Two key factors affecting transit use across age groups are service availability and affordability. Extensive networks with frequent service and broad geographic reach encourage ridership by making transit an easily accessible option. But transit can only be used if it serves locations people need to travel to at times they need to travel.
Usage is also highly sensitive to cost, particularly for riders on limited budgets. While overall transit farebox recovery rates are around 25%, fare revenue accounts for a much higher percentage of operating costs on urban bus networks. Discounted student and senior fares help boost affordability. But for low-income adults, even base fares can be out of reach.
Differences in vehicle availability and income explain some variation in transit use across age. For example, people 65 and over are more likely to have access to a personal vehicle and have higher average incomes. This helps explain their low rates of transit usage compared to 25-54 year olds, who take 79% of all transit trips.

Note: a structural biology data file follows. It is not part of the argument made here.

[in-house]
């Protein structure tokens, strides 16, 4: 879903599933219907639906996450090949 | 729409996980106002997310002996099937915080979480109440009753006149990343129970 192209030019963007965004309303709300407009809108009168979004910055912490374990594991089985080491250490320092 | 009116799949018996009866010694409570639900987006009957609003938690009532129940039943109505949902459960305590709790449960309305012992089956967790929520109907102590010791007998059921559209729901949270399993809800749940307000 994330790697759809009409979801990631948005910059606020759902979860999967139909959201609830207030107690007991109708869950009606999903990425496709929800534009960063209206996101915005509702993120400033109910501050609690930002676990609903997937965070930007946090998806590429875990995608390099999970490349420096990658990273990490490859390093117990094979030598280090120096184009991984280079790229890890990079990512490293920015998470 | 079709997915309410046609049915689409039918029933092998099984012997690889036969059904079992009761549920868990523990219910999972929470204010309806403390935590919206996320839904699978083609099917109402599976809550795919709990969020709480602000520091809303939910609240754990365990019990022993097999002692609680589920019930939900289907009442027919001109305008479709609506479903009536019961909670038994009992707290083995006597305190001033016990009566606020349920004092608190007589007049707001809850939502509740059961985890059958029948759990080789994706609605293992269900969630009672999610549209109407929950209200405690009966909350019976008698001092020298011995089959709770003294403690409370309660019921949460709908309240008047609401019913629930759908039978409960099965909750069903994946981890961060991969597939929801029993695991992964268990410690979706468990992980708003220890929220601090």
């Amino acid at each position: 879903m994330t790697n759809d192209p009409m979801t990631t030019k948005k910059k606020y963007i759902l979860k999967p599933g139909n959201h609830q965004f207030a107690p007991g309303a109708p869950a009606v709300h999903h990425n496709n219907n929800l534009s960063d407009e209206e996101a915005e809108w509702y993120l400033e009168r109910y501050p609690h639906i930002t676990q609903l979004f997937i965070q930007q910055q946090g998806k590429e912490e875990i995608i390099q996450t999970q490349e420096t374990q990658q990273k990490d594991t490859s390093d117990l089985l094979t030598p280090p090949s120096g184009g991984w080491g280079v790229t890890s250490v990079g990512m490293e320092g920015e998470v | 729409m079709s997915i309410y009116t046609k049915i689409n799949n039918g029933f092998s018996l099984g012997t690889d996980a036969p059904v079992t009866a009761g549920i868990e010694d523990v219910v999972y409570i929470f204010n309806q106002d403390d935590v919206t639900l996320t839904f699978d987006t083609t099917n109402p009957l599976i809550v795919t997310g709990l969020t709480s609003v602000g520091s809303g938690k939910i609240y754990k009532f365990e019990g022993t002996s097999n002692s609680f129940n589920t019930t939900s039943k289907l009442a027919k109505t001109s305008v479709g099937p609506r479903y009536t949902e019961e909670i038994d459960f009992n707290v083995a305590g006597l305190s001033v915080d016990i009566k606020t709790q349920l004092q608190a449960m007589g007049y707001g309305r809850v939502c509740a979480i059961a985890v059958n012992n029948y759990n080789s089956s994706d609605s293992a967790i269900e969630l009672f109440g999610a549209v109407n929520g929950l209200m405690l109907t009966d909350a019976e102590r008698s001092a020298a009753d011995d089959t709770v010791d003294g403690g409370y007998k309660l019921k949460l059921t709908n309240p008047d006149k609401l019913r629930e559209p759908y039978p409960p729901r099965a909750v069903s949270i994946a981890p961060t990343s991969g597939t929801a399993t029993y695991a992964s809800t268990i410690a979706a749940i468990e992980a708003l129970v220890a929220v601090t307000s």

Yet availability and affordability cannot entirely account for usage differences. Personal preferences also play a key role.
What Makes Public Transport a Quality Option for Commuting?
While necessity leads many to initially use public transit, convenience, cost savings, and other benefits often convert people into regular riders. For many, transit provides a higher quality experience than driving once factors like traffic and parking are considered.
During peak periods, travel by transit can be significantly faster than congested highways and urban streets. Transit commuters can spend their travel time reading, responding to emails, or relaxing rather than stressed in traffic jams. With ridesharing services bridging the first/last mile, transit can compare favorably to door-to-door car trips.
Opting for transit reduces transportation costs like fuel, parking, vehicle maintenance, and insurance. Even occasional use can provide savings compared to fixed driving expenses. People seeking to minimize car ownership costs may aim to use transit for commuting while retaining a vehicle for other needs.